In the next test, respondents encountered human faces. They were all male and had either a wide or narrow nose. For one set of participants, the wide-nosed faces were given unfriendly traits and the thin-nosed, friendly ones. In the second group, the roles were reversed. The example given of unfriendly behavior was laughing at a homeless person. While the positive example was bringing a bouquet of flowers to a sick friend.
We encounter social stereotypes all the time. How we internalize it is being uncovered. Getty Images.
Next, participants were told that they’d take a break from the study, which was misleading. They were asked if they’d like to play a game. One aspect was they’d have to lend out money to other participants. Players chose their avatar from a group of faces and played for 12 rounds. In each, they partnered up with a different looking avatar.
Participants didn’t know it, but they weren’t playing with real partners. Instead, researchers were selecting avatars to pair them up with, to see if they operated under any sort of bias. Respondents who did better with pattern recognition often gave less money to those avatars whose noses they had learned to stereotype. Yet, when they encountered information that bucked the bias, pattern-detectors altered the way they played the game.
In the last simulation, researchers looked at real-world stereotypes related to traditional male-oriented traits such as being authoritative and female-oriented ones such as being submissive. Pattern detectors who were shown repeated examples that women actually were more authoritative, showed a significant decrease in stereotyping behavior.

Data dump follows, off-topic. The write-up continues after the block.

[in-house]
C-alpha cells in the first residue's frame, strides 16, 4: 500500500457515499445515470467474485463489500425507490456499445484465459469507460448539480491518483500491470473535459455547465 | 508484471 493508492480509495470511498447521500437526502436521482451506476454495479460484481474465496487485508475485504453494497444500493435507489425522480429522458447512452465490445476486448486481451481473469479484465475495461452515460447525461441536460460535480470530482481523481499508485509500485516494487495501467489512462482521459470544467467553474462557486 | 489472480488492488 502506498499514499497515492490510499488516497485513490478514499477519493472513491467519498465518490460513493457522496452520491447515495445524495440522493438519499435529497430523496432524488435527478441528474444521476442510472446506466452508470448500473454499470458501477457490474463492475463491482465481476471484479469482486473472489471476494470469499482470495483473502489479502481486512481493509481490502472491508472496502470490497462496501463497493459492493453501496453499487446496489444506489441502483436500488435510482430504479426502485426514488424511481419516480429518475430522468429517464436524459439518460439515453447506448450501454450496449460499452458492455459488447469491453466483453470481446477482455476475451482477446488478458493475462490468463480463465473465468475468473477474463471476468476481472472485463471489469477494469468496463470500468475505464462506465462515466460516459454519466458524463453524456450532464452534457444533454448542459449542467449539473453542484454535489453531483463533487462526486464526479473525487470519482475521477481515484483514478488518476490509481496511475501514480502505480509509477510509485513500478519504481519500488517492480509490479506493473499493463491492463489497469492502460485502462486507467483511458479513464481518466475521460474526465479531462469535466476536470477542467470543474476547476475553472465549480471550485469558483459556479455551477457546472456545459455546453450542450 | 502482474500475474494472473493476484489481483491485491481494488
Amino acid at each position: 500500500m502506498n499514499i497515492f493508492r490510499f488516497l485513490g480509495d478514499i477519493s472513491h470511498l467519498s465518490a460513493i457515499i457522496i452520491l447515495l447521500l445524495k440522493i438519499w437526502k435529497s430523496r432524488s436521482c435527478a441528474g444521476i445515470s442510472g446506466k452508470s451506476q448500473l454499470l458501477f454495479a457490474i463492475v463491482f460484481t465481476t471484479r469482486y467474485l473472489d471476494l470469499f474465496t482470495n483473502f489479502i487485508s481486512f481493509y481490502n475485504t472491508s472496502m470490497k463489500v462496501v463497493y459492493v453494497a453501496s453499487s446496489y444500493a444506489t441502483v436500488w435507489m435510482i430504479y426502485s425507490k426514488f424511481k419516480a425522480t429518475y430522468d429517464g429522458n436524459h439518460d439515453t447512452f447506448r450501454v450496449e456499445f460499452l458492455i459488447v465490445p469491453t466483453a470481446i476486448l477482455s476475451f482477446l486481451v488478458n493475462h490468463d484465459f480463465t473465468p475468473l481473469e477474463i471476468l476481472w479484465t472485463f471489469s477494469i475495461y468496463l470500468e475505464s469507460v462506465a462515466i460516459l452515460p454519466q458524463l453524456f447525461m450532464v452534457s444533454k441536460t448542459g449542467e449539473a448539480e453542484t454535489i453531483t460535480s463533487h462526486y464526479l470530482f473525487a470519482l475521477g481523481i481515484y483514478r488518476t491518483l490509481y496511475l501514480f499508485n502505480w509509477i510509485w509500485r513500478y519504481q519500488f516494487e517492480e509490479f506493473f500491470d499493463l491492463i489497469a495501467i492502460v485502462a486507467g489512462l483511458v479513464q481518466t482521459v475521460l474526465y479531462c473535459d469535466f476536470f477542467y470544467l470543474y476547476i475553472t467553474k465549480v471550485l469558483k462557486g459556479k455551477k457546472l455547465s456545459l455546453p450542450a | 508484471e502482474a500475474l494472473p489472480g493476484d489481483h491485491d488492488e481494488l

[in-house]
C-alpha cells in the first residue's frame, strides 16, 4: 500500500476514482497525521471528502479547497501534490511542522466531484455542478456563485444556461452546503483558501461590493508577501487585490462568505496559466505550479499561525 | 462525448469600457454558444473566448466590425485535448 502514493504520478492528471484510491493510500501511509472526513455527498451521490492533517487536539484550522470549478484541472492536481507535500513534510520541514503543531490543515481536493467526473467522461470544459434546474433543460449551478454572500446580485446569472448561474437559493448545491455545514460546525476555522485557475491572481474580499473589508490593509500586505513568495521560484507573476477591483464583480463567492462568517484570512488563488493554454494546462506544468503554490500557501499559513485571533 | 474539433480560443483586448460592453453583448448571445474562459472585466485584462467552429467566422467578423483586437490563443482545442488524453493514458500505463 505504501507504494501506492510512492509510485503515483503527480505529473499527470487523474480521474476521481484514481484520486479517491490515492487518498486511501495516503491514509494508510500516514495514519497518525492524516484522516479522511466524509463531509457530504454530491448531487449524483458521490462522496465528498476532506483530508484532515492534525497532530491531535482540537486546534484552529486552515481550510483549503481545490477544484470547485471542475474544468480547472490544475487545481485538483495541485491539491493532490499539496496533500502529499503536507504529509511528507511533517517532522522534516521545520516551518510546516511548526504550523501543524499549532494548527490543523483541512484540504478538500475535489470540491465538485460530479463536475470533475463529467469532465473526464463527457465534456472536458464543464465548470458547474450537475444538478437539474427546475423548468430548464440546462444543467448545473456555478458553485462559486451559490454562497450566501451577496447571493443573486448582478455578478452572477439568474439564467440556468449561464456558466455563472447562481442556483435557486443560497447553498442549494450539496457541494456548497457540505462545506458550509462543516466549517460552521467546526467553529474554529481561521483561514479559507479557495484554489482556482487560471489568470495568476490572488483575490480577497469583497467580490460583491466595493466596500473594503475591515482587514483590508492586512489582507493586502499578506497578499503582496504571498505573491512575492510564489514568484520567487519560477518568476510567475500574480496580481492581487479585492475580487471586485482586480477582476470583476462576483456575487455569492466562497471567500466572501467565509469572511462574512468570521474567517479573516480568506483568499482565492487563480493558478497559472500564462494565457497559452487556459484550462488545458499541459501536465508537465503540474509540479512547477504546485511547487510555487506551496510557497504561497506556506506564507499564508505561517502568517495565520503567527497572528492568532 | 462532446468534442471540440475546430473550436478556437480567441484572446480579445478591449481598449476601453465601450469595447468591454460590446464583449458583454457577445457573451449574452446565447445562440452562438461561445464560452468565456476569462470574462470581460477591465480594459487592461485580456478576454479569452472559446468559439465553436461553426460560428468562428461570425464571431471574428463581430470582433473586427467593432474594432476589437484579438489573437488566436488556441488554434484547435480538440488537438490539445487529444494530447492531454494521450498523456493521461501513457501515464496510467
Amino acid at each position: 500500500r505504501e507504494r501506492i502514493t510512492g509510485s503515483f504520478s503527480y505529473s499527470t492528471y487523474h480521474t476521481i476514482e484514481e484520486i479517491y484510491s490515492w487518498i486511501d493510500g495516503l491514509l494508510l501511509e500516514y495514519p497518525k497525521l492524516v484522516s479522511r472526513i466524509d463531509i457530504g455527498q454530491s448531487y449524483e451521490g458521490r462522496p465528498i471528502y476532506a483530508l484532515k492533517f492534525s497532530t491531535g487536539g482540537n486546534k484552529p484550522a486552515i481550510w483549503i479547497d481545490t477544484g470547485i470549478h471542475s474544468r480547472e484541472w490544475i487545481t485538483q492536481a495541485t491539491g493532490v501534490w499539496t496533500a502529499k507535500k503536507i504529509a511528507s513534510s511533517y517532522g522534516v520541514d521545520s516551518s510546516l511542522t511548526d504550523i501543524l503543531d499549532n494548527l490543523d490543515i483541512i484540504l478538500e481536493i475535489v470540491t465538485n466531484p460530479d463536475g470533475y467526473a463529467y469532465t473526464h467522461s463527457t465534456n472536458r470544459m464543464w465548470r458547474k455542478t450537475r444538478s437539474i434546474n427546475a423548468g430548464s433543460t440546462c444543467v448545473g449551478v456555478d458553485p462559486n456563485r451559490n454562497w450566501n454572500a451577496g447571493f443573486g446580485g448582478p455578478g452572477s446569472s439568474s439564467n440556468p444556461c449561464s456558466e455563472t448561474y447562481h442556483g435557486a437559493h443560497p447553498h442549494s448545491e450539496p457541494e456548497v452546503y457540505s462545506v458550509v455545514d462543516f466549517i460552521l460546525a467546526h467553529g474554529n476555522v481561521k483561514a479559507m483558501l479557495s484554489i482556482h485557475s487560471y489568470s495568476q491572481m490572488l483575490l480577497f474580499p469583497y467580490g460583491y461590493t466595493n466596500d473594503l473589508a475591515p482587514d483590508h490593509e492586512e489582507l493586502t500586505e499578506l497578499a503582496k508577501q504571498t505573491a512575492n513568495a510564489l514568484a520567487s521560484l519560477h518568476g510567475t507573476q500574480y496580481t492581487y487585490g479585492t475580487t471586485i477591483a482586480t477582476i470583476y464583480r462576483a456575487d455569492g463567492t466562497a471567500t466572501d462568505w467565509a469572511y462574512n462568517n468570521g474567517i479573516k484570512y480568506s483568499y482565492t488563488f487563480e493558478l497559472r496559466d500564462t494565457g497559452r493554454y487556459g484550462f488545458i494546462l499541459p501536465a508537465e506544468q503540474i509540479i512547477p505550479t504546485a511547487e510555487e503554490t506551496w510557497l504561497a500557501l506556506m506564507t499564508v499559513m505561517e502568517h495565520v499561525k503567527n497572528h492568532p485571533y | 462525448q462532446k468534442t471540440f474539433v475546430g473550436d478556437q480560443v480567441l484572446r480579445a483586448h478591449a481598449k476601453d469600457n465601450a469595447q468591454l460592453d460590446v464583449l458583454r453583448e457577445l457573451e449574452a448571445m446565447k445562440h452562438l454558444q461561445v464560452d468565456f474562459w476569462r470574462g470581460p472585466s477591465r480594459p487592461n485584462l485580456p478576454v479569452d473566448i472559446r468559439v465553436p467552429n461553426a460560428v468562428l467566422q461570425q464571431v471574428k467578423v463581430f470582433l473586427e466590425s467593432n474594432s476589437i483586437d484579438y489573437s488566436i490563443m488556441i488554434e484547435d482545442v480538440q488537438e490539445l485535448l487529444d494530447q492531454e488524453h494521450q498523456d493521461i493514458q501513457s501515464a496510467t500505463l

Lick, Freedman, and Alter say that specific advanced cognitive abilities may have a tendency to come with certain shortcomings. Besides this bias toward stereotyping, pattern-matching types are also more prone to OCD-like symptoms and behavior. Fortunately, the study also shows that this type may be the most amenable to bias.
Pattern detectors may be the most amenable to stereotyping. Getty Images.
David Lick responded to some questions I had about this study via email. He told me that he and colleagues can accurately predict how likely participants are to apply stereotypes if given the chance.
In fact, social psychologists have done quite a bit of work on the topic using implicit measures similar to the ones described in our paper. There's also been some work on methods to reduce stereotyping, though the literature is considerably smaller. Irene Blair (2002) and Kerry Kawakami (2005, 2007) have done some of the best work on counter-stereotype training procedures, and have shown some success in reducing explicit / implicit stereotyping. However, a number of questions still remain about the long-term effects of such training, and I think we need to do more research before making broad claims about the efficacy of these programs.
I asked if someday, we could use these findings to develop a sort of bias screening tool. But Lick said he wasn’t comfortable with that for a couple of reasons:
(1) These findings are restricted to fictional groups, “which could differ from real-world stereotypes in a number of important ways.”